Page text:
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Why Negative Self-Talk Really Hurts


The path to healing isn't straight or straight forward. What can make the journey longer, inhibiting the healing process is negative self-talk.


Negative self-talk is the inner dialogue you have with yourself where the "conversation" is overly critical, blames, and diminishes your self-worth.



Over time it can lead to cognitive distortions, which are "habitual ways of thinking that are often inaccurate and negatively biased." The disparaging view of yourself can turn into a scary reality and be difficult to dispute.


You may believe the negative thoughts and that you are unworthy of positive change, success, or that you can get better. Studies have shown an increased risk of mental health issues associated with self-blame and negative self-talk.


If you are your greatest cheerleader, believing in yourself and your abilities is crucial to having confidence and being successful. Negative self-talk is demotivating and negates that cheerleader, often silencing her.


Feeling positive and motivated creates the opportunity to see opportunities. When you feel confident about your abilities, you don't set limits on what you can do.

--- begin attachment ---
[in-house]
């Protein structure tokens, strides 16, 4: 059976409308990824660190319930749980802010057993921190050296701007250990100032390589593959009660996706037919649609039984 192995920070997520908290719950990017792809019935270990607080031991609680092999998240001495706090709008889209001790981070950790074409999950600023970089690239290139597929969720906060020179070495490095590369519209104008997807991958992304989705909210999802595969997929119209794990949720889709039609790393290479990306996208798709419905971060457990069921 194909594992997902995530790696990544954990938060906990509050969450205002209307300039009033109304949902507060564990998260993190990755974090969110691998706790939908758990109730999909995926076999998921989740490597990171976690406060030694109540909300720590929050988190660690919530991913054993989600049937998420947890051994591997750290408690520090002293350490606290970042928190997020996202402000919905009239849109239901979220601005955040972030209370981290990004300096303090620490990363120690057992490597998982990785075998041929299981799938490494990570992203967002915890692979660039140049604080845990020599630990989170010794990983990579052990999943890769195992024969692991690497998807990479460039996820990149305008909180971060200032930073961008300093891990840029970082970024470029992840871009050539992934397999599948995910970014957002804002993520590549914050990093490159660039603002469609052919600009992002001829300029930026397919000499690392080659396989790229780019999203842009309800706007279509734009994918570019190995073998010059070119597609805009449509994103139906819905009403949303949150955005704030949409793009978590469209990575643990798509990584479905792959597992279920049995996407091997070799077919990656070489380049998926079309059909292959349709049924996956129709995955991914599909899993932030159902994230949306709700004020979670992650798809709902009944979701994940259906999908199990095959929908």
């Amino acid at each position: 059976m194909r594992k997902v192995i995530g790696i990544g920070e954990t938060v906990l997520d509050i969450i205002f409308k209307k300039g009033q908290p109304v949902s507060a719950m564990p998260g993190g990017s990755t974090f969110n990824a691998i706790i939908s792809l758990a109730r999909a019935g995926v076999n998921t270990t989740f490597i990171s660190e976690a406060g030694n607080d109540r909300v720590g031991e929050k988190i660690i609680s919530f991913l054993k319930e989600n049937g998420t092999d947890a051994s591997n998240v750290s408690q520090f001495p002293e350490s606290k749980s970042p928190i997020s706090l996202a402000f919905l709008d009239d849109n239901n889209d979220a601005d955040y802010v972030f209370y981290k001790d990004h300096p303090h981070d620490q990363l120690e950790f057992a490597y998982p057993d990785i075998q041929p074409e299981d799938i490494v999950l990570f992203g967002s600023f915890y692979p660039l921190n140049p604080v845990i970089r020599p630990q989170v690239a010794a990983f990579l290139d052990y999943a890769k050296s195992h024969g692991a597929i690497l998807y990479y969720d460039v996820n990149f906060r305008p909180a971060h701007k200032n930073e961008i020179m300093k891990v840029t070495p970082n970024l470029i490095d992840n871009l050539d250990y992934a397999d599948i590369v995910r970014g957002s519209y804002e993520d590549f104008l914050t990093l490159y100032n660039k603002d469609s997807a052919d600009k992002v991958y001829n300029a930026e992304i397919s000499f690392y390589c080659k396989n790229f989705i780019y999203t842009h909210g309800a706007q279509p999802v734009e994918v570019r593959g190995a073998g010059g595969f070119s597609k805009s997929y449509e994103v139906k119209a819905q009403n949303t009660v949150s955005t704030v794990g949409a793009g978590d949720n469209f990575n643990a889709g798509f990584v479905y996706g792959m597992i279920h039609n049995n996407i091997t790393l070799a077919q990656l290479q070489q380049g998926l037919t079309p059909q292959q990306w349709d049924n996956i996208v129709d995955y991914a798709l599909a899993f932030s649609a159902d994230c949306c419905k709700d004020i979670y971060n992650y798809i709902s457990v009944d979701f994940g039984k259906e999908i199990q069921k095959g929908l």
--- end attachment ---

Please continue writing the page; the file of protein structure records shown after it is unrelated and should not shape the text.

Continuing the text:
But how do you press the mute button to that hostile critic? Especially if the negative self-talk has been habitual. The first step to solving an issue is to admit that it is an issue. Identifying the negative self-talk and understanding that it has been affecting you is the first brave step.


You are deserving of compassion and empathy. You are deserving of happiness and success. Somatic Therapy is especially helpful in undoing the past conditioning of negative self-talk. By channeling positive thoughts and emotions and leading with compassion for ourselves, Somatic Therapy can ease and eventually erase the distortions and beliefs that have held you back from healing.


Finding ways to create a positive reality for yourself is can help manage those negative distortions. Starting with saying (out loud or silent meditation, whatever you are comfortable with) a few positive affirmations. You can choose any you like. A few examples are:


I love myself and who I am

I am grateful for every day

I believe in myself

I believe in my dreams

I deserve happiness


You could also use the loving-kindness mantra commonly used to start meditations:


May I be safe

May I be happy

May I be healthy

May I live with ease


With love and kindness,

Kerri

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